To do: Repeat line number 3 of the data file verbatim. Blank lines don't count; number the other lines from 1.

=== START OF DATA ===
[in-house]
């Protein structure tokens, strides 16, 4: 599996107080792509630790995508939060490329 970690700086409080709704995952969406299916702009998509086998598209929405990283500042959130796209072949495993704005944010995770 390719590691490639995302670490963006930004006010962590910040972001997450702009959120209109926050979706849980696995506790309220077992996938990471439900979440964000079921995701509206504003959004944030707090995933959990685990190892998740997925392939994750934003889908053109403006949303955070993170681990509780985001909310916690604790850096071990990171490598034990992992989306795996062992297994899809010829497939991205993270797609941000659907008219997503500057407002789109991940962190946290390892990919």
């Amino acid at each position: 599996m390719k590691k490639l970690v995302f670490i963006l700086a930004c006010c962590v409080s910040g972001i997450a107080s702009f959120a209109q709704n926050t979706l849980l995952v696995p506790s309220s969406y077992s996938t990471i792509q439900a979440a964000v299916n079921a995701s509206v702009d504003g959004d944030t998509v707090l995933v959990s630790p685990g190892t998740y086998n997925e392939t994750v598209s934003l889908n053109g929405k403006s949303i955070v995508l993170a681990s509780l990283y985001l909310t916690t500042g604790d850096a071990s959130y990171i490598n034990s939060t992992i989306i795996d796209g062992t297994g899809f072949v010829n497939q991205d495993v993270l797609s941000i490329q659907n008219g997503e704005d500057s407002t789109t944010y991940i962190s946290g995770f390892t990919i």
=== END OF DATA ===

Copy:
């Amino acid at each position: 599996m390719k590691k490639l970690v995302f670490i963006l700086a930004c006010c962590v409080s910040g972001i997450a107080s702009f959120a209109q709704n926050t979706l849980l995952v696995p506790s309220s969406y077992s996938t990471i792509q439900a979440a964000v299916n079921a995701s509206v702009d504003g959004d944030t998509v707090l995933v959990s630790p685990g190892t998740y086998n997925e392939t994750v598209s934003l889908n053109g929405k403006s949303i955070v995508l993170a681990s509780l990283y985001l909310t916690t500042g604790d850096a071990s959130y990171i490598n034990s939060t992992i989306i795996d796209g062992t297994g899809f072949v010829n497939q991205d495993v993270l797609s941000i490329q659907n008219g997503e704005d500057s407002t789109t944010y991940i962190s946290g995770f390892t990919i």